Britain could suffer the WORST coronavirus death rate in EUROPE, warns top scientist


Britain could suffer the WORST coronavirus death rate in EUROPE, higher than Italy or Spain, warns top scientist who says future outbreaks are ‘inevitable’ unless a successful vaccine is developed

  • Sir Jeremy Farrar said increasing testing would ‘buy you time’  for NHS to prepare
  • Director of the Wellcome Trust spoke amid furious row over testing numbers 
  • Business Secretary Alok Sharma unable to respond to the claim on TV today 
  • Could only say: ‘Different countries are at different stages of this cycle’
  • Learn more about how to help people impacted by COVID

Britain could end up with the most deaths from coronavirus of any country in European, a top scientist warned today. 

Sir Jeremy Farrar, director of the Wellcome Trust, said increasing testing would ‘buy you time’ to allow the health service to deal with the crisis, and there were ‘lessons to be learned from that’.

It comes amid a furious row over the number of tests carried out in the UK, with the Government insisting it can get to 100,000 per day by the end of April. 

Business Secretary Alok Sharma floundered when Sir Jeremy’s comments were put to him on the BBC’s Andrew Marr show.

Asked three times if he agreed Britain could be one of the worst-hit countries in Europe, he did not directly answer the question.

‘Different countries are at different stages of this cycle,’ he said.

‘We are at different trajectories. What we have done with the advice that we have now set out to people, to stay at home, is precisely because we want to make sure that we have a flattening of the curve, that infection rates aren’t going up, and ultimately people’s lives are being saved.

‘We are starting to see these measures work but they will stay in place until we have advice from Sage (the Government’s scientific advisers) in terms of the evidence that is out there.’

Sir Jeremy, an infectious disease expert, also said that it was ‘probably inevitable’ there would be more waves of Covid-19 around the world unless a successful vaccine becomes widely available.

Sir Jeremy Farrar, director of the Wellcome Trust, said increasing testing would ‘buy you time’ to allow the health service to deal with the crisis, and there were ‘lessons to be learned from that’

Business Secretary Alok Sharma floundered when Sir Jeremy's comments were put to him on the BBC 's Andrew Marr show

Business Secretary Alok Sharma floundered when Sir Jeremy’s comments were put to him on the BBC ‘s Andrew Marr show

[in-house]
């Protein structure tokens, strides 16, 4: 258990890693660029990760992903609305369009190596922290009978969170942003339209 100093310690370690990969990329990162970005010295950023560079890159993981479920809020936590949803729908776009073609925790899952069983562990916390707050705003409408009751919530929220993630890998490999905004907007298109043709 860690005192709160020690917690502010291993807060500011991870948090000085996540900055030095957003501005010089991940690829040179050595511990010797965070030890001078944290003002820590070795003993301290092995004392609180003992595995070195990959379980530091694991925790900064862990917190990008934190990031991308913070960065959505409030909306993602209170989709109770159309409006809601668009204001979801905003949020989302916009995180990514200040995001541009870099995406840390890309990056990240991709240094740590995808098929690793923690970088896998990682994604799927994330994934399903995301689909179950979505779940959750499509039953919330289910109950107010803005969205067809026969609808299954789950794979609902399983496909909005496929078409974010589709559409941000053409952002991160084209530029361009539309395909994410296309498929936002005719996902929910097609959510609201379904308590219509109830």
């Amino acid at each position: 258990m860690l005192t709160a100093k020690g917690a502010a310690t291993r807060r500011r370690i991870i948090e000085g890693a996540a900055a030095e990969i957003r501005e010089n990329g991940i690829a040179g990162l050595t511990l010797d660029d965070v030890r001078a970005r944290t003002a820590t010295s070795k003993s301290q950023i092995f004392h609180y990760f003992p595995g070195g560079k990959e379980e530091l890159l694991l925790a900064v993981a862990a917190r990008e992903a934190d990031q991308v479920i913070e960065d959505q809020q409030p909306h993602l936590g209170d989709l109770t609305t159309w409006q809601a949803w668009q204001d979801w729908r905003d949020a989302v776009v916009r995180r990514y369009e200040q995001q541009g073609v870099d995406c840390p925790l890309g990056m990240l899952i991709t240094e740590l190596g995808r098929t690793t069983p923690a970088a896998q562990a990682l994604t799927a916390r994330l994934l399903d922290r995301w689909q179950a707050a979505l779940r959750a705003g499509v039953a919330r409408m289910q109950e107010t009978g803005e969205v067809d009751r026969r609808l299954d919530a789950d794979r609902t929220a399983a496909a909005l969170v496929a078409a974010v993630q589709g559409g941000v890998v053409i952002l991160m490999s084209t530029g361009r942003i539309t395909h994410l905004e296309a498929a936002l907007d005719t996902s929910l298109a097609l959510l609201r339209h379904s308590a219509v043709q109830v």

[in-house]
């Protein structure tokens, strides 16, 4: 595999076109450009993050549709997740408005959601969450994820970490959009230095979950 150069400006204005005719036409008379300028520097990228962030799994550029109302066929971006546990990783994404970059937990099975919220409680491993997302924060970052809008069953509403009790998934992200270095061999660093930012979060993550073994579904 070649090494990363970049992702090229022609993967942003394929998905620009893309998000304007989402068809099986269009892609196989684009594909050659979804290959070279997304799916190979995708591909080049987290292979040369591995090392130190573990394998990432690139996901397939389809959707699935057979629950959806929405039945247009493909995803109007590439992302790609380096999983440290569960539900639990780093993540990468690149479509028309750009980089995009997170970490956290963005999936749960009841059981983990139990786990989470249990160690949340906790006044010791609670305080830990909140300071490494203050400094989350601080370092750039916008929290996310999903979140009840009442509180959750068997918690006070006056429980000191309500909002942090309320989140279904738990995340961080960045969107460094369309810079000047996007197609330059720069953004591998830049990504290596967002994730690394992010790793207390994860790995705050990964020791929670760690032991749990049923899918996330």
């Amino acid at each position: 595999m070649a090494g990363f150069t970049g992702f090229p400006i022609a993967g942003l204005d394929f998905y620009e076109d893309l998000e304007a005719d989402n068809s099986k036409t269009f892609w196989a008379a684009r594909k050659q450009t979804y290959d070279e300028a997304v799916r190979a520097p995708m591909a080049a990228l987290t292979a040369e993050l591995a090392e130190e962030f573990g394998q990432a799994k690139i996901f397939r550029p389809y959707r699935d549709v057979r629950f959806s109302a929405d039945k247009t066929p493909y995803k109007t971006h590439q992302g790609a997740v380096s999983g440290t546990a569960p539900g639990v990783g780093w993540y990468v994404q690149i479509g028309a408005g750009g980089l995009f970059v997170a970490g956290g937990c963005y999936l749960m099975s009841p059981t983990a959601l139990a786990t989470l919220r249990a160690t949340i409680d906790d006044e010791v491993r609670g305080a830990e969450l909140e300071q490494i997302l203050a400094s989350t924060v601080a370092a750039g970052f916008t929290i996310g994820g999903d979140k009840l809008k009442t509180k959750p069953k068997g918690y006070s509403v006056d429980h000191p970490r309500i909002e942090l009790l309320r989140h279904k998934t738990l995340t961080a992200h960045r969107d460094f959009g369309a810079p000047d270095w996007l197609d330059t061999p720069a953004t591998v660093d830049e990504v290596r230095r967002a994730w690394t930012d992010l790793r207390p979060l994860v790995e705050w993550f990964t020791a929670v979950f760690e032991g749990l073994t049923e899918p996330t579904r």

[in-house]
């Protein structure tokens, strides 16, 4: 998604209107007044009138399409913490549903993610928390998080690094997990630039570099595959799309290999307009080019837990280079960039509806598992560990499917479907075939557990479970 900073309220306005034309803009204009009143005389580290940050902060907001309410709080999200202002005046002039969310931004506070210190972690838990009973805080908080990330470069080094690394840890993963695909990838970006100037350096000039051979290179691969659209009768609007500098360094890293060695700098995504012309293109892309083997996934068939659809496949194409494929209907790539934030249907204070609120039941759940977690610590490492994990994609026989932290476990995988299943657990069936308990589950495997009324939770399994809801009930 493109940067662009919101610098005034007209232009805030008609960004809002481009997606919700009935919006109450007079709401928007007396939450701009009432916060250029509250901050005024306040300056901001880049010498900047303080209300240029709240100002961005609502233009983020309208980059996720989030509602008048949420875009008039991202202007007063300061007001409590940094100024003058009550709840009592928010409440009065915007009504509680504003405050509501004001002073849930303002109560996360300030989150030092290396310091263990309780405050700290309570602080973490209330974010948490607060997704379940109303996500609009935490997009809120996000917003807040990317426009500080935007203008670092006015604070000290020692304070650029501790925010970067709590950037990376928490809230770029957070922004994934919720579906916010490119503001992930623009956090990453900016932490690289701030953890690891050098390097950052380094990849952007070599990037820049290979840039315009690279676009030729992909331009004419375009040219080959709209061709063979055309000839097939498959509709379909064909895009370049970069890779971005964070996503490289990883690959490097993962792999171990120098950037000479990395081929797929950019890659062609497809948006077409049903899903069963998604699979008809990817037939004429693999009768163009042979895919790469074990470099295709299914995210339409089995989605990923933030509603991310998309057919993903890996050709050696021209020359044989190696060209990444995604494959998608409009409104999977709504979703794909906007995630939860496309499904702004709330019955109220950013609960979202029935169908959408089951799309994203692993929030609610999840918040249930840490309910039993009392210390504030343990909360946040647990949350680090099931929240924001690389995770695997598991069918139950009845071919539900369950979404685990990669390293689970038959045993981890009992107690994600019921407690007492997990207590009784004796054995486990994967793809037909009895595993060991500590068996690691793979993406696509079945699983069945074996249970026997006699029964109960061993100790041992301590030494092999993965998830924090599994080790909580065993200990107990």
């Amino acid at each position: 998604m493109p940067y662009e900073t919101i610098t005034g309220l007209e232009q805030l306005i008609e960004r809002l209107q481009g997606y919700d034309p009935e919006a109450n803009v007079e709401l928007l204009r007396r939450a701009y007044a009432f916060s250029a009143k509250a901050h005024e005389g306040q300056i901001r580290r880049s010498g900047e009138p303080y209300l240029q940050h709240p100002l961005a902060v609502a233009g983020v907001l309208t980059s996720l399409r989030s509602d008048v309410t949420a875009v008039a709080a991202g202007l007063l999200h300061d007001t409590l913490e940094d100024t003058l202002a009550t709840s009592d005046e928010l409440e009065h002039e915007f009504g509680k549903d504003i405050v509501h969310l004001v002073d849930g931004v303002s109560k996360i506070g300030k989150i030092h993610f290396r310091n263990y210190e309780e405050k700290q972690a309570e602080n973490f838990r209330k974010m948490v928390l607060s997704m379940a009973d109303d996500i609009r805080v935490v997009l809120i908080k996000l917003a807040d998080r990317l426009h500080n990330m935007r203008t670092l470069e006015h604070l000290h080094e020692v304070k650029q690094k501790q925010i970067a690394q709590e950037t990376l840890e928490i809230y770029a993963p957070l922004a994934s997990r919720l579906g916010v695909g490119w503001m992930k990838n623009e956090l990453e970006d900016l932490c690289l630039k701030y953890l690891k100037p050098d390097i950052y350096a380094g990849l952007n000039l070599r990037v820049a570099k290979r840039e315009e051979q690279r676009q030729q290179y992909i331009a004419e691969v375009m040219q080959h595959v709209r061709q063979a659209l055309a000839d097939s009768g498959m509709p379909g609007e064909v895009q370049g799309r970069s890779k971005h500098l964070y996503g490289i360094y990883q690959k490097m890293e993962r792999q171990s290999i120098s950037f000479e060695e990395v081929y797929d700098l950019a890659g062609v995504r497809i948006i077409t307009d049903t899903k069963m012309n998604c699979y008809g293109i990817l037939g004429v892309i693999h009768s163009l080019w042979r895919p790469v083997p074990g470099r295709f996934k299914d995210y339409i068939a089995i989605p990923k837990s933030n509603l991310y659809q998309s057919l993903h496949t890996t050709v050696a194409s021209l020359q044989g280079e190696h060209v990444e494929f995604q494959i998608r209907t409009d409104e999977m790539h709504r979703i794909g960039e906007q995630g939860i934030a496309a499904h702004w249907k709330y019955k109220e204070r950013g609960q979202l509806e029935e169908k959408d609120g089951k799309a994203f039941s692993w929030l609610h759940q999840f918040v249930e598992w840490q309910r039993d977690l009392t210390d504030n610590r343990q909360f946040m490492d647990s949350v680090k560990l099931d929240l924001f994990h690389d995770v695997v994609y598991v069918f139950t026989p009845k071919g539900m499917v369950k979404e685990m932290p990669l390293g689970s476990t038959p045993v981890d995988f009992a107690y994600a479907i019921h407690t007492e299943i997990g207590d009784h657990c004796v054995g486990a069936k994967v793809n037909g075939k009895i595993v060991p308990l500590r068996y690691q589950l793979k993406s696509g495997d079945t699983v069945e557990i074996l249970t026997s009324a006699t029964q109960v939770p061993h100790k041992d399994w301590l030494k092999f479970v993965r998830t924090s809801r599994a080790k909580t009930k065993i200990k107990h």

He pointed to reports from South Korea  of around 100 catching the virus a second time, suggesting those infected do not develop complete immunity, in a n interview  

Sir Jeremy said it was possible the UK could end up with the worst coronavirus death rate in Europe.

‘Numbers in the UK have continued to go up,’ he told Marr.

‘And yes, the UK is likely to be certainly one of the worst, if not the worst affected country in Europe.’

He said continuing testing in the community would ‘buy you time’ to deal with the crisis, giving an additional six to eight weeks to ensure health systems were up to capacity.

‘Undoubtedly there are lessons to learn from that,’ Sir Jeremy said.

Scientists from the University of Oxford have claimed a vaccine for the virus could be ready by the spring.

Responding to this, Sir Jeremy said: ‘It is my view that treatment and vaccines are our only true exit strategy from this.

‘We are determined that we don’t go through this ever again and I think the chances of second and third waves of this epidemic are probably inevitable.

‘And therefore having the right treatments to save lives and also having a vaccine in the future is going to be absolutely critical to prevent those second and third waves.’

Sir Jeremy added that there was evidence that black and other ethnic communities were more at risk from Covid-19.

He told the BBC: ‘There is some evidence growing both in the United States and here in Europe that people from BAME backgrounds are more at risk.

‘What is critical to work out is whether that is something specific to that background or is it related to other risk factors we know about – age, other illness people have: diabetes, people who are obese have been more affected, people with high blood pressure, people with heart disease, lung disease.’ 

 

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